2. I read your article “Swimming with Great Whites” with interest. Type 2 diabetes (in my opinion) is indeed a ‘created’ disease. What is NOT a created disease is Type 1—and what has happened in this field is (again, in my opinion) criminal—but no one will look back far enough to discover the roadmap laid down by Eli Lilly in bringing to market synthetic insulins.

    The litigious/criminal behavior that spawned rDNA insulin provides a story in itself. The manner in which the first synthetic insulin garnered FDA approval is yet another story that is jaw-dropping. The FDA approved rDNA synthetic insulin (Humulin) with the caveat this was a niche-market drug for those who were allergic to natural (animal-derived) insulins. The FDA required post-marketing studies, no studies have been provided. Humulin and Ultralente Humulin (slow-release formulation) have both been determined to be quite problematic for many Type 1 diabetics. (In fact, slow-release human Ultralente was quickly removed from the marketplace.) Ignoring bad results (hypoglycemia unawareness, allergic reactions, dead-in-bed syndrome, sudden death, coma, emergency room visits, etc.), has become commonplace. Looking at HRT studies (which you brought to light of day), would support that synthetic insulins have become as dangerous to Type 1 diabetics as did synthetic hormones used by women.

    I spoke personally with a Harvard professor of biochemistry who was closely associated with Harvard’s original work to create a synthetic hormone (aka synthetic insulin). He stated flatly that there was no guarantee that today’s products are exactly identical to the biochemical structure they were trying to copy and batch-to-batch production runs are difficult to control.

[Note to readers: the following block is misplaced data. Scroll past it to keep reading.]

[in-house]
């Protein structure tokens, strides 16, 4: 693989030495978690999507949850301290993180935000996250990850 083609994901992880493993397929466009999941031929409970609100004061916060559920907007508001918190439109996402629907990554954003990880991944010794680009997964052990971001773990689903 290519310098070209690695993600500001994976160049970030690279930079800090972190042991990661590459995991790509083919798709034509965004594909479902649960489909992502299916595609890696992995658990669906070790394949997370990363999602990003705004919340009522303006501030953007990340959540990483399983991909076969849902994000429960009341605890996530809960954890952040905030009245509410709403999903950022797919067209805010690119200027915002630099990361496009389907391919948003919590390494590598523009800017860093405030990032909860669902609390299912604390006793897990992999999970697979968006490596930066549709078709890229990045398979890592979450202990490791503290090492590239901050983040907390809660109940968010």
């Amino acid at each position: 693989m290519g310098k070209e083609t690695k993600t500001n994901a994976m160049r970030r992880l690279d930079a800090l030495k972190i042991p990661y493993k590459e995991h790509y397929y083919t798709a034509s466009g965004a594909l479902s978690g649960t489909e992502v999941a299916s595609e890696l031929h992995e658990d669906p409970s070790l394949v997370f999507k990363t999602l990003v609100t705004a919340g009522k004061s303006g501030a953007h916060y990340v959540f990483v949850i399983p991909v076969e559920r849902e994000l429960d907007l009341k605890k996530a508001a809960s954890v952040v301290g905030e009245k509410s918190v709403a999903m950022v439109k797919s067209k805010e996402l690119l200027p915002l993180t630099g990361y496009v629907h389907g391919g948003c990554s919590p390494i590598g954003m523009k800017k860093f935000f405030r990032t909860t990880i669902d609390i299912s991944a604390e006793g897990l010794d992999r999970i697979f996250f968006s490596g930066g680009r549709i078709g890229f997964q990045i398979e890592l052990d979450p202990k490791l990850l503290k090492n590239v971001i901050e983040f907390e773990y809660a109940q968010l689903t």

Today’s doctors are ruled by mentors (many with vested interests) who insist that testing often is a requirement of treatment. (Yet, 20-year-old technology still rules the meter-market, allowing for +/- 20% error rates). Tight control (which is impossible to maintain over any sustained period) places the onus for compliance on the patient. Most young diabetics have no autonomous symptoms that warn them of impending dangers—instead they rely only on inadequate monitors that give them a moment-in-time snapshot of their bG.

    In my day (I’ve been diabetic for 56 years), the shakes, sweats, nausea, muddled-thinking were all warning symptoms that I’d better be on high alert—and do something to save my own life. Today’s patients—because of the treatment (synthetic insulin that does NOT produce warning signals and bG meters that only give an often-inaccurate indication of current bG)—are in constant peril and yet do not know what they do not know.

    Lilly, in bringing their products to market, CONTROLLED the competition. They withdrew one after another of time-proven, necessary natural insulins, substituting the latest-greatest, highly profitable patented, synthetic “insulin.” Our political system cannot force a company to provide a needed life-sustaining insulin because Lilly convinced the FDA there was an “equal” product on the market.

    Currently, we are embroiled in non-transparency for more-recent drugs. What will it take to get a researcher/investigator to look far enough back to see the original roadmap?

  3. William Cory says:

    Dr. Healy: You wrote above,

    “But warnings are gold-dust to companies and sales of Victoza hit blockbuster status soon after it came on the market. Just like Rezulin.”

    How/why are warnings gold-dust to companies?

    Thank you –

    • David_Healy says:

      For companies anything that leads to conversation about the drug increases sales. When FDA slapped a category D – causes birth defects – warning on Paxil, the company’s view appears to have been this was the time to get a lecture tour going to increases sales because FDA would be increasing the frequency with which doctors heard the word Paxil. Or as the PR woman for Prozac in the UK told me many years ago I was doing more for the sales of Prozac than anyone else by going round talking about the risks of suicide.

      This is the reason for Rxisk – company marketing feeds on awkward critics and warnings – but if given thousands of voices reporting issues it may be more difficult. We all need to AbbVie – see a more recent post